Suddenly, people in the room felt a great deal of tension. A man rose from his seat in the middle of the auditorium. He cleared his throat. He appeared to muster his courage in front of several hundred others in the audience and a platform of political dignitaries. He looked to the moderator and began to speak.
“I am a taxpayer in Scarborough,” he began, “and I see the Scarborough subway extension coming, but I have a serious question…”
At precisely that moment, in the corner of the hall some sort of air compressor or ventilation pump clicked into gear. And the gush of air and the grinding sound of its motor all but drowned out the sound of the man about to ask the dignitaries present that serious question. For the rest of us – journalists, other taxpayers, and average citizens attending the meeting – the man’s serious question was all but lost. And I thought, “Why would the organizers of such an important event as this choose a room as inadequate as this? And, why wouldn’t they have a microphone for that man to ask his question?”
Ironically, the public meeting this week, entitled “Better Transit for Scarborough,” which was to address one of the most crucial issues in the history of transit in the Greater Toronto Area – Toronto City Council’s final decision “Yes” or “No” on funding of the Scarborough TTC subway extension – was in many ways a bust. It happened Monday night at a community centre near Ellesmere and Markham.
And in just about every respect, I thought, the organizers made all the wrong decisions in staging it. You’d think with as much at stake as the future of public transit for about 600,000 people in the GTA (as well as those of us beyond in Durham Region), organizers could have planned things better. But the ill-timed gush of air and motor start-up were only two of a number of interruptions, distractions and shortcomings of the evening.
Things began on the wrong foot, when the organizers, Scarborough Community Renewal Organization (SCRO), opened the doors of the auditorium at the Centennial Recreation Centre. Volunteers still raced about setting up petitions, posters, pamphlets, tables, chairs and microphones.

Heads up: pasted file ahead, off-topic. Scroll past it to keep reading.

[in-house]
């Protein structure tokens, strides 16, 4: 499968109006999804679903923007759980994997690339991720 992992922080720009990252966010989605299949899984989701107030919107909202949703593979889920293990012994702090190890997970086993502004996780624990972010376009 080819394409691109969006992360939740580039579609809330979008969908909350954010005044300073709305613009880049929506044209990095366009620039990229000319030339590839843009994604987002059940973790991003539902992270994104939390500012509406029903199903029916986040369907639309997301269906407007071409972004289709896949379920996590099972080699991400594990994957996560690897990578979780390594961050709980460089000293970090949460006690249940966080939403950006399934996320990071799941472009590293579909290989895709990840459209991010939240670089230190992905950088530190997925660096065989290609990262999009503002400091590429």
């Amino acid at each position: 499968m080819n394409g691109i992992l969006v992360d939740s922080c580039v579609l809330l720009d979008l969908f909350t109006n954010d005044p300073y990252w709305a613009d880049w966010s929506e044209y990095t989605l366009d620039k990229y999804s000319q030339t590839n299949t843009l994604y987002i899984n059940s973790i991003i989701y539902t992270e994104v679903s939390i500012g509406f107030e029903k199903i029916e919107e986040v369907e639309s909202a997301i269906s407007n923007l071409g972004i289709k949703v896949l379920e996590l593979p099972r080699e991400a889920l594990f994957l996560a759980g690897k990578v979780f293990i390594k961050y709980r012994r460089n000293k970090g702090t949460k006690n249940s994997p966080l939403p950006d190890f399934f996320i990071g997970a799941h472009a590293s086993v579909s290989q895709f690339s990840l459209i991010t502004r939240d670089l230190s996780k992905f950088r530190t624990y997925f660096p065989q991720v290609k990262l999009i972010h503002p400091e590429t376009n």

It seemed awfully last minute. Better to get all that behind-the-scenes stuff done long before anybody entered the room, I thought. Indeed, they might have chosen a better room. Bigger would have been better. It wasn’t long before they were turning people away at the door.
“We’ll be getting underway in about 15 minutes, folks,” the moderator kept saying at one of the few microphones. Which stretched to 20 and then 30 minutes, partly because when the media arrived, everybody wanted to interview the principal spokesman, Mayor John Tory. But he wasn’t introduced until well into the program.
There were testimonials, greetings and a series of not very well-informed introductions before the mayor spoke. And just before the organizers took questions from the floor, a city planner got up and unveiled the renderings, scheduling and costs involved in the planned subway/SmartTrack/LRT network. I thought he should have been first, so that everybody could visualize the thing!
Mayor Tory tried his level best to get things back on track, if you will. He reviewed a bit of the history of discourse over transit in the east end of Toronto. He lamented the indecision and what he called “the fighting of old battles,” so that the city could get on with delivering modern transit to more than 25 per cent of Toronto’s citizens. He talked about making Scarborough a magnet for investment, jobs and population growth with his three-way plan.
Eventually, the moderator, on one of only two microphones in the room, lectured the audience about decorum, respect and the order of speakers. Then, he invited people to rise where they stood and ask questions. Well, the room didn’t have the acoustics of the Mormon Tabernacle, so most of the public questions went unheard.
And if the member of the public prefaced his or her question with a comment, none of it could be heard either. Which brought calls of, “Can’t hear!” or “What was the question?” from all over the auditorium.
Then, when legitimate points arose, such as: Would the subway extension be built simultaneously with the SmartTrack and LRT? Was there budget in the new transit plan for Wheel-Trans? And why wouldn’t there be a subway stop at Scarborough General Hospital? … well, nobody could hear, and all that did was raise the temperature of an already anxiety-charged room about the entire issue.
I couldn’t help thinking, in a community as sophisticated as Scarborough, where the issue has been batted about for years, and when everyone needed to feel that his/her view mattered, that all the basics for a successful public meeting had been ignored.
All the organizers needed to do was consult Robert’s Rules about public meeting structure and protocol. But then maybe compressor motors weren’t invented in 1876 when Henry Martyn Robert wrote his guidebook. Or microphones, for that matter.